What is “Market Value”?
Market Value is the price that buyers are willing to pay for an asset in the marketplace, or the price that is currently offered (or paid) for an asset. If the asset is a traded asset (e.g. equity shares), the market value is obtained by looking at the current prevailing price i.e. the last traded price. This information is readily available for public companies but may be more tricky to calculate the market-value for non-listed companies.
In the context of a publicly-traded company, the market value is known as market capitalization (i.e., the total market value of a company’s outstanding shares, which is calculated as the current share price multiplied by the diluted number of shares).
Key Learning Points
- There is a difference between the market value and the book value of an asset
- There are two commonly used methodologies (Market Capitalization and Valuation Methodologies) to determine the market value of businesses
- The concept of Market Value enables a fair assessment of the worth or value of an asset or business, helps in making better investment decisions and understanding the relative size of a business
- The Market Value is a good indicator of the prospects of a business or company through the eyes of other investors
- Market Values change regularly driven by company specific factors such as growth prospects, cash flow, and debt management, as well as the wider economic outlook and macro landscape
Market Value vs. Book Value
There is nearly always a difference between book value and market value of an asset: the former is recorded at historical cost (original purchase cost) – recognized by a company on its balance sheet – which is adjusted for depreciation, amortization, depletion, or impairment, while the market value is based on the perceived demand for and supply of an asset, and fluctuates constantly.
For most assets and liabilities, book values are based on the historical (i.e. initial) cost of items. Companies report property, plant & equipment (PP&E) at their net book value, which is the cost of the asset less accumulated depreciation, amortization, depletion, or impairment.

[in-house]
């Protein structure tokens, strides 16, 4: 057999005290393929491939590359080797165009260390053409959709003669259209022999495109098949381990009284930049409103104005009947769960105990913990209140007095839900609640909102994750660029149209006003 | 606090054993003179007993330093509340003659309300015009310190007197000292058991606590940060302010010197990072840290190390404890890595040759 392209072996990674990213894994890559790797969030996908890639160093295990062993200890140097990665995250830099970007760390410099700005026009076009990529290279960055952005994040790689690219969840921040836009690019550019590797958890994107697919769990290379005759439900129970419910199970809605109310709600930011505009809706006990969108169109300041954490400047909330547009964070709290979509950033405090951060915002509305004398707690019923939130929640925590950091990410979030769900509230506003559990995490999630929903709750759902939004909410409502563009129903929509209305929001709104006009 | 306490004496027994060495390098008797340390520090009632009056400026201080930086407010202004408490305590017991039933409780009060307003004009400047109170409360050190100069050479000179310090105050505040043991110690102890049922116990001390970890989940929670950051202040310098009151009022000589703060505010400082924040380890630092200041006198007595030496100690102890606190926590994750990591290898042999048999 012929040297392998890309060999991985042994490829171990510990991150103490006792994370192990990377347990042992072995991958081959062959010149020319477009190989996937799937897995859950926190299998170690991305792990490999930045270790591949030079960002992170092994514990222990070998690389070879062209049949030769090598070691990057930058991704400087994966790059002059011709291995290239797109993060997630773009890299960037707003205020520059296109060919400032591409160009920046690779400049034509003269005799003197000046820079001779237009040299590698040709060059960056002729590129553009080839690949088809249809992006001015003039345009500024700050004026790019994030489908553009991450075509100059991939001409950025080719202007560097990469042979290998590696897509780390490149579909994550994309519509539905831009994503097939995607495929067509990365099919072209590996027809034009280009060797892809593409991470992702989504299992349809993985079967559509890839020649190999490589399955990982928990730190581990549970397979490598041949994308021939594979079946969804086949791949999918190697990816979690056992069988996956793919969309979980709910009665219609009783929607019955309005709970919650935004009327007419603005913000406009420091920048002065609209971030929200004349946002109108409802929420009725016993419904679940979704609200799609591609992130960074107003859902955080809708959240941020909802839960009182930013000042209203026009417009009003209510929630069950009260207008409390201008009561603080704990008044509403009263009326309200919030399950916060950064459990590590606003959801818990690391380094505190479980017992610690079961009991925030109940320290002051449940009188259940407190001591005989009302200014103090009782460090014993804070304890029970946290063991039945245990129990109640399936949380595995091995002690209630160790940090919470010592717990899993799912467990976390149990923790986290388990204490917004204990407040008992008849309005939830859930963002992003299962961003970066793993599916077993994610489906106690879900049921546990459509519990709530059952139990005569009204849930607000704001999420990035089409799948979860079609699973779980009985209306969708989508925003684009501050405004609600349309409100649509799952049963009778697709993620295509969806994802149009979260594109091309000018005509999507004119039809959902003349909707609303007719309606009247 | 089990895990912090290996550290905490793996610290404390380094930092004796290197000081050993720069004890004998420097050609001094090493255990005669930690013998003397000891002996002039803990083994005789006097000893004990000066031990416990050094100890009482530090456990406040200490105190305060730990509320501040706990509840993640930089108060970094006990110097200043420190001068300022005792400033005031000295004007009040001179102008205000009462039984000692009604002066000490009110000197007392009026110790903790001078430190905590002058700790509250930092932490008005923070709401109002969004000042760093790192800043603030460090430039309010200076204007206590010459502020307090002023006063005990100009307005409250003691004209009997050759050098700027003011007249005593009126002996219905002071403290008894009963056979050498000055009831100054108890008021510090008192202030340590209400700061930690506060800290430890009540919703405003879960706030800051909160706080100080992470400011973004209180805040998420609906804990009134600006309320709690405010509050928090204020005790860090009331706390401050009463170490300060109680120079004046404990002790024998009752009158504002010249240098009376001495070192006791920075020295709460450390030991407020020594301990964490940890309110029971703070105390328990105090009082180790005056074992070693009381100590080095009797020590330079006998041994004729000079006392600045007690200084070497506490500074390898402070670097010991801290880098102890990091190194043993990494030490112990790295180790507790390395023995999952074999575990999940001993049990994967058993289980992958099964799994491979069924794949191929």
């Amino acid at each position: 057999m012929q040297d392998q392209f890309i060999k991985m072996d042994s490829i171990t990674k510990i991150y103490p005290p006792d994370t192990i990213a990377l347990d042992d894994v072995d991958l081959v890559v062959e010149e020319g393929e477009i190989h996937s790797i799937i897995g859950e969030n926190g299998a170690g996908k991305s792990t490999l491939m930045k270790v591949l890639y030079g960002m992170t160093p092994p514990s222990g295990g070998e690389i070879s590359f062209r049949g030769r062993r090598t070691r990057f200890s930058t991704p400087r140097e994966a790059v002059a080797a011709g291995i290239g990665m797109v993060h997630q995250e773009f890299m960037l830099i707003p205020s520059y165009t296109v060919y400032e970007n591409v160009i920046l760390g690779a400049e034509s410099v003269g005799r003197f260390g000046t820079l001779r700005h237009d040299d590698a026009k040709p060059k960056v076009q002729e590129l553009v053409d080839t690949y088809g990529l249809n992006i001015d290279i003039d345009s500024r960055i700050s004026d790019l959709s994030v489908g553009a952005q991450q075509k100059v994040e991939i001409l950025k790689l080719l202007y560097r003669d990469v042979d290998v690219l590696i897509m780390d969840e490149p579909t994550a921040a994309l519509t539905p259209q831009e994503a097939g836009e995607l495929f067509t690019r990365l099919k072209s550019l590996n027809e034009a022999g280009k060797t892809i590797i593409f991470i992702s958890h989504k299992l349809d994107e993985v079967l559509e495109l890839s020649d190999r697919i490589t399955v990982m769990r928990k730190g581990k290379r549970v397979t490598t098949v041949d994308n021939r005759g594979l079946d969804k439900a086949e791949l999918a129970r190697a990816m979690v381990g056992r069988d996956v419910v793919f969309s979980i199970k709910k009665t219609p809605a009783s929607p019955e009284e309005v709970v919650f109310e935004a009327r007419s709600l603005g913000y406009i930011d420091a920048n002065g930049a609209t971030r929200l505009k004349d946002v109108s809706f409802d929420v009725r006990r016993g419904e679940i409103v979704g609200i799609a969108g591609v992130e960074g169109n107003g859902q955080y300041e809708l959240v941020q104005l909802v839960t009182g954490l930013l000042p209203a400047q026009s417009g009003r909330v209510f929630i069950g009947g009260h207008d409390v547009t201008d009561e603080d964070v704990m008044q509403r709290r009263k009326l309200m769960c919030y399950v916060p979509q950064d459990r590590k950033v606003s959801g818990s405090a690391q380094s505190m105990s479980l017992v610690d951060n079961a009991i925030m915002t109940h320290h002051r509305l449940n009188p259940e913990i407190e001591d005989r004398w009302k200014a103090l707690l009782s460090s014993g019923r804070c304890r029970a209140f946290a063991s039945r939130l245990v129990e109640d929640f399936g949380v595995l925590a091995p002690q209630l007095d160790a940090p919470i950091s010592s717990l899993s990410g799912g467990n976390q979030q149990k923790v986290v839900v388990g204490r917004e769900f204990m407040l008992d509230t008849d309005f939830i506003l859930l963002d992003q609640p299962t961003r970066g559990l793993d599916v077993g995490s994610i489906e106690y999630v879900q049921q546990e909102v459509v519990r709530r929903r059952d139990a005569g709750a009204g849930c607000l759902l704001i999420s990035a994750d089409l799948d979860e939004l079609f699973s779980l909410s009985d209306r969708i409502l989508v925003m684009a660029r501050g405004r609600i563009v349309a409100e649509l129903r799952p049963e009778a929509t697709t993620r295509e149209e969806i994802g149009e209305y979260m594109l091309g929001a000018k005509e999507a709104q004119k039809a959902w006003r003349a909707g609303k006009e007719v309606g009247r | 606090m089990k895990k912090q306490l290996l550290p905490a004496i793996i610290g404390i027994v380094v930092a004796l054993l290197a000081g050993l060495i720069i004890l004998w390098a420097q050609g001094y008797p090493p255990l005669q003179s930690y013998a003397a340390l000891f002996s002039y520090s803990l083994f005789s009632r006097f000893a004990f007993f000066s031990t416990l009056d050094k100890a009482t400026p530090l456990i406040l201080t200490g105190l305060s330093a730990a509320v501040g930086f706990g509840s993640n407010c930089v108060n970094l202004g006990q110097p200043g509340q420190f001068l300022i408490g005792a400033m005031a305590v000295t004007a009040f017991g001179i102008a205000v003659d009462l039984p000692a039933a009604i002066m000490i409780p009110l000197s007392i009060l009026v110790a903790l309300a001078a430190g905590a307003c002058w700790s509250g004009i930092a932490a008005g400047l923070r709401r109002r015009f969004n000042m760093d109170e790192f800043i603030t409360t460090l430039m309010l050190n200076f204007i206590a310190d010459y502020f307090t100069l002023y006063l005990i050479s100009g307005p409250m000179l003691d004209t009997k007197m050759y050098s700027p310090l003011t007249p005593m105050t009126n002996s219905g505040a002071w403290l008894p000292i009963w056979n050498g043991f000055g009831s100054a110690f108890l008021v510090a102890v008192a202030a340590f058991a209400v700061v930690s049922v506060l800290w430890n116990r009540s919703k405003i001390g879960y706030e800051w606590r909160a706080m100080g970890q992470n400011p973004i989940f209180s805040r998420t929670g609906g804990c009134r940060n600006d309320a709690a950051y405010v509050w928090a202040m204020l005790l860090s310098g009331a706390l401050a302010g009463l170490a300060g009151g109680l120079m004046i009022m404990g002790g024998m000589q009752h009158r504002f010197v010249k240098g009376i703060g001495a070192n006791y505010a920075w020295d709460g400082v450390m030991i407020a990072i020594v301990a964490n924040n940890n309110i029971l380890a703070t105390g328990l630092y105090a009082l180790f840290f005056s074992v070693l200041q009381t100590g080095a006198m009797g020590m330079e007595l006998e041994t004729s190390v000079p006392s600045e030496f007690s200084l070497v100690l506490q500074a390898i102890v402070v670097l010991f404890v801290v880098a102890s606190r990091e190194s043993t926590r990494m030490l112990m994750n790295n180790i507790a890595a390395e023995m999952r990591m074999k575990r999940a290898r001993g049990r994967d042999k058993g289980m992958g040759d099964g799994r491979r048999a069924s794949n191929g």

A company could be considered undervalued if its market value was below that of the book value.
Market Valuation Methodologies
Given below are two commonly used methodologies (Market Capitalization and Valuation Methodologies) used to determine the market value of a business. These represent the current worth of a business based on the value of its assets and liabilities, future earnings potential, brand value, etc. The market value of a business is useful for various reasons such as stock purchases, M&A deals, leveraged buyouts, or IPOs.
Market capitalization is calculated as the current stock price multiplied by the diluted number of stocks and is the total market value of a company’s outstanding stocks.
The diluted number of shares is calculated as the basic number of shares (available in a company’s financial statements) plus financial instruments that could be converted into shares. These financial instruments include convertible securities, restricted stock units, and employee stock options.
Valuation techniques are used to calculate the market value of a business. This is useful in many contexts, including M&A, IPOs, equity research, and levered value. There are many valuation methodologies, some of which are market based such as price/earnings multiples, EV/EBITDA or price to sales. If a sector was trading on an average of 2.3x sales, then an investor could apply this ratio to Company X with Sales of US$200,000 and determine that its market value was US$460,000. Often investors compare several valuation methods to determine the market value. Market-based valuation methodologies include trading and transaction comparables. These business valuation techniques start with market prices for a peer group of businesses or transactions. A benchmark is established and used to arrive at a relative valuation for the business being valued.
Example: Calculating Equity Value
The equity value or market capitalization of Carne Inc. is calculated, based on the following information:
The share price of this listed company is US$6.50 per share.
The number of authorized shares (100,000) is the theoretical maximum number of shares that the company can issue. Further, as of the calculation date, the number of shares issued is 80,000.
In order to arrive at the equity value or market capitalization of Carne Inc. we need to first calculate the diluted number of shares outstanding. This is done by deducting the shares held in treasury (shares repurchased by the company) from the total number of issued shares.
Next, we need to multiply the share price with the diluted number of shares to arrive at the equity value or market capitalization of this company.
The equity value or market capitalization of this company is US$390,000.
Why is Market Value Important?
By determining market value, one gets a fair assessment of the worth of value of an asset or business. Further, comparing the market value of businesses or assets with the value determined using various valuation techniques enables investors and analysts to make better investment decisions.
Market value also helps in categorizing businesses by their relative size. For example, stocks of listed companies are categorized into large-cap, mid-cap and small-cap – based on their market capitalization.